It’s got great animation, funny characters thrown in there for the grownups (Tommy Chong, for example, is a voice actor in the flick and he plays an animal that will make you say “I bet they designed that guy with Tommy Chong in mind” the second you see him), and absolutely breathtaking setpieces. We visit the rain forest, we visit the arctic, we visit the desert… and we visit an elephant bakery, we visit a part of town devoted to the needs of the pocket-sized animals, and even a museum that covers such things as the relationship the carnivores and herbivores *USED* to have.

Interesting characters that make decisions and grow and change, wonderful animation, and a tight script.

What’s not to like? You should seriously watch this one with the kids.

So… what are you reading and/or watching?

(Featured Image is “Edison’s Telephonoscope” by George du Maurier from Punch Almanack for 1879)


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Jaybird is Birdmojo on Xbox Live and Jaybirdmojo on Playstation's network. He's been playing consoles since the Atari 2600 and it was Zork that taught him how to touch-type. If you've got a song for Wednesday, a commercial for Saturday, a recommendation for Tuesday, an essay for Monday, or, heck, just a handful a questions, fire off an email to AskJaybird-at-gmail.com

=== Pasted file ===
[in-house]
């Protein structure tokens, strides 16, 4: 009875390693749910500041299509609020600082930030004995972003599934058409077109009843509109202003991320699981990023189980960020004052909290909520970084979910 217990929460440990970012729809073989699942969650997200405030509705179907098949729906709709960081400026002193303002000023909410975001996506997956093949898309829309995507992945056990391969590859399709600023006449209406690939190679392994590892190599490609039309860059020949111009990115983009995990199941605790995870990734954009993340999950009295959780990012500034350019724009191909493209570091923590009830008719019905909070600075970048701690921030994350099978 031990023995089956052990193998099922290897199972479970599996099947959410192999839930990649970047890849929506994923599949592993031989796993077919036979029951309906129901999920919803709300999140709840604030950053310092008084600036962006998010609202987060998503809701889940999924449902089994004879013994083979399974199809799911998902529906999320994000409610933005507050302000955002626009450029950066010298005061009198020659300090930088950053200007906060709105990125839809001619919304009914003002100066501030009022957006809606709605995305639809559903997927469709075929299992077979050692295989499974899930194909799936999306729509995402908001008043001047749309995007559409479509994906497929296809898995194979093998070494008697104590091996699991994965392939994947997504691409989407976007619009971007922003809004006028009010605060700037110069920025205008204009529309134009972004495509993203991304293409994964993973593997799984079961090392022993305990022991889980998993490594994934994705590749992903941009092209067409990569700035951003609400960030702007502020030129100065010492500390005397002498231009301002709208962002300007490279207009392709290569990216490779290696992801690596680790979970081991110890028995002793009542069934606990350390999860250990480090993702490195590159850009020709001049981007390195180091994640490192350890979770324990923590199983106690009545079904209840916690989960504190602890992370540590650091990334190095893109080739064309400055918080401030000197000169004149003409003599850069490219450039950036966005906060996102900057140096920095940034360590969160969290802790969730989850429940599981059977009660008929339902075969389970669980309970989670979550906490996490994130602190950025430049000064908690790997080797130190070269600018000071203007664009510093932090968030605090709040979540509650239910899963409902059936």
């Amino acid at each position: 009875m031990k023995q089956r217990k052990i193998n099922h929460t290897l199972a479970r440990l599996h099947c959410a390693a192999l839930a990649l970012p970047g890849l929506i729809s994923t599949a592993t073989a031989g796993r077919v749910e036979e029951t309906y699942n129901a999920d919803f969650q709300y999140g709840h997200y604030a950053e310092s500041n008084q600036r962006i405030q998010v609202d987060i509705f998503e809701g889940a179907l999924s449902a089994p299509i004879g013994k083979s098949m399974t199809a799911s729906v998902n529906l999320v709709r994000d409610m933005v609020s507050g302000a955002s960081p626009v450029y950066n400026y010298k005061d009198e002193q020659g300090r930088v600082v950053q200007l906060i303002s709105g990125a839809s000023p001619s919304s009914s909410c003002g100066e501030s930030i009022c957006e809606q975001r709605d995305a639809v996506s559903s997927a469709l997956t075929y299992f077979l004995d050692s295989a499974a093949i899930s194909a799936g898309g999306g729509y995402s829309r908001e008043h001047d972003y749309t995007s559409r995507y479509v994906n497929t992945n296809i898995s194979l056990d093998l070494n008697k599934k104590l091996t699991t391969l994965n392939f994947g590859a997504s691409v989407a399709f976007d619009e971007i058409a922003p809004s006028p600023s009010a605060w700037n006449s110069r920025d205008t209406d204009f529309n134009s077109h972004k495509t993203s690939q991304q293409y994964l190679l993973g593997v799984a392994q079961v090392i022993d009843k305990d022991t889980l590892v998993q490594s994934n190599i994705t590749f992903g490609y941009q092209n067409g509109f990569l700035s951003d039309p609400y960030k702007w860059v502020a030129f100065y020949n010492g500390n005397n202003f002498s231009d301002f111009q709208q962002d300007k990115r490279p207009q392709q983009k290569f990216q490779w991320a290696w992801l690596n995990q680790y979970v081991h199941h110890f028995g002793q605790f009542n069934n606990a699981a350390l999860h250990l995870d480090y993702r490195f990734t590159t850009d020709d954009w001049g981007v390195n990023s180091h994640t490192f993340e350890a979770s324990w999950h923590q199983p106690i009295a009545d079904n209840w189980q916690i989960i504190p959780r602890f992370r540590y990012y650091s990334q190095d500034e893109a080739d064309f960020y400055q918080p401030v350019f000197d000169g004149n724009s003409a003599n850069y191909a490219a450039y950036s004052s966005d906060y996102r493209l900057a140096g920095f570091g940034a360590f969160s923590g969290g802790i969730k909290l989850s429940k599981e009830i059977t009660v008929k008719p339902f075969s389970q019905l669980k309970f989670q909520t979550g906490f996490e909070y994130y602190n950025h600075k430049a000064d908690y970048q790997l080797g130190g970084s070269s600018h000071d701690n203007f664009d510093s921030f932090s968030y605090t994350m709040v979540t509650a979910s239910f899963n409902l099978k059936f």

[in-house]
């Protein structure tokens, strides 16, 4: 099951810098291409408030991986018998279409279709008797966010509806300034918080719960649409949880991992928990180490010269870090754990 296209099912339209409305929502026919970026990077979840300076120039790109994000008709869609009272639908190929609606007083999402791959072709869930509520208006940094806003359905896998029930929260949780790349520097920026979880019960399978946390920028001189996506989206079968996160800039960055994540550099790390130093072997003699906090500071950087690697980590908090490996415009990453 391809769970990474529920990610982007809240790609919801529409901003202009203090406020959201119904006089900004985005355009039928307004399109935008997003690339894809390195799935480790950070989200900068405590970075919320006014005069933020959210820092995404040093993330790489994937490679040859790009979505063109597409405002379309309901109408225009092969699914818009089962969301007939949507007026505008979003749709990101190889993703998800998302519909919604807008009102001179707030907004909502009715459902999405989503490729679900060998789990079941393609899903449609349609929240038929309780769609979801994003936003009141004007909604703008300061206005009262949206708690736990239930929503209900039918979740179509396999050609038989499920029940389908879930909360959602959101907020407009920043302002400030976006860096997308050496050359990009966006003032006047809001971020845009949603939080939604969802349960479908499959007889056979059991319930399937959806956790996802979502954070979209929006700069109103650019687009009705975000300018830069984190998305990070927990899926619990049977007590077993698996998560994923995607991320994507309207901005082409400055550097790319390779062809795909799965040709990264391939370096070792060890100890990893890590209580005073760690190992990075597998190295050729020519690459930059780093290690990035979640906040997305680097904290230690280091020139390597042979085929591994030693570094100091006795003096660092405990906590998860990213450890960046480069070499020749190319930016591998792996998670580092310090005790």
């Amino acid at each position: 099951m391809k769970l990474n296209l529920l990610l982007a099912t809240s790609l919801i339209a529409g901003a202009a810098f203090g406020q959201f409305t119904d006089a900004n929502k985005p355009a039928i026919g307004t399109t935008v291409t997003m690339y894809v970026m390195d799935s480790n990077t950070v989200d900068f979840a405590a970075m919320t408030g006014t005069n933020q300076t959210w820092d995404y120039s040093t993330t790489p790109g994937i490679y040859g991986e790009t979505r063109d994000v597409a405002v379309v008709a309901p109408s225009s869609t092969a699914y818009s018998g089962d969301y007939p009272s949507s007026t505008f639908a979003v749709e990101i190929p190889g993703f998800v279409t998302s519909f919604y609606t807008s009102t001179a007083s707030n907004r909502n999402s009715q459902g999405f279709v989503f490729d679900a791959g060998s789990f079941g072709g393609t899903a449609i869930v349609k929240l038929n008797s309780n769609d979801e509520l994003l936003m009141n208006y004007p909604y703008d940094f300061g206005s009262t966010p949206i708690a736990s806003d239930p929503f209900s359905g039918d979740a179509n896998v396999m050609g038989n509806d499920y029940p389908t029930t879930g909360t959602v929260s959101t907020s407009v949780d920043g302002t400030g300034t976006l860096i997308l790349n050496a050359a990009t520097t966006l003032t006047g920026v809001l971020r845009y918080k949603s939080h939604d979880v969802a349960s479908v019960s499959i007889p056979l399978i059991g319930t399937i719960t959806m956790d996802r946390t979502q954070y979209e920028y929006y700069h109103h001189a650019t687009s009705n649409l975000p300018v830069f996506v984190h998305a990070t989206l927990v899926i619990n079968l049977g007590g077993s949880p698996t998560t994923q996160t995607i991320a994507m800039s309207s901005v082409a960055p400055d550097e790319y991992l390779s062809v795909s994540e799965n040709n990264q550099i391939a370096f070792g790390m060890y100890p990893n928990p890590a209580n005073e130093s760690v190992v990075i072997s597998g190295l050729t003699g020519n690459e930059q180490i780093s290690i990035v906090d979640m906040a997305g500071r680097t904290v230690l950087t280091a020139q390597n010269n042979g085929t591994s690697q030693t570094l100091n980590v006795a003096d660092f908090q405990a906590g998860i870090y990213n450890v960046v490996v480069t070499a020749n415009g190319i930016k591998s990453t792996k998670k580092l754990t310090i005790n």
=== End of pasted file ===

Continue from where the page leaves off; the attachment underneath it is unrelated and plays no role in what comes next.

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19 thoughts on “Sunday!

  1. Haven’t had time to really watch much this week.

    I did manage to work myself through a couple of brain-candy books, though. One was Neil Jordan’s The Drowned Detective, which was a little too dark and brooding to be a good summer read. I suspect I’d have liked it more if I had read in on a cold, stormy January weekend. The other was Hostile Takeover, the sequel to Shane Kuhn’s The Intern’s Handbook. It was perfect airplane fodder.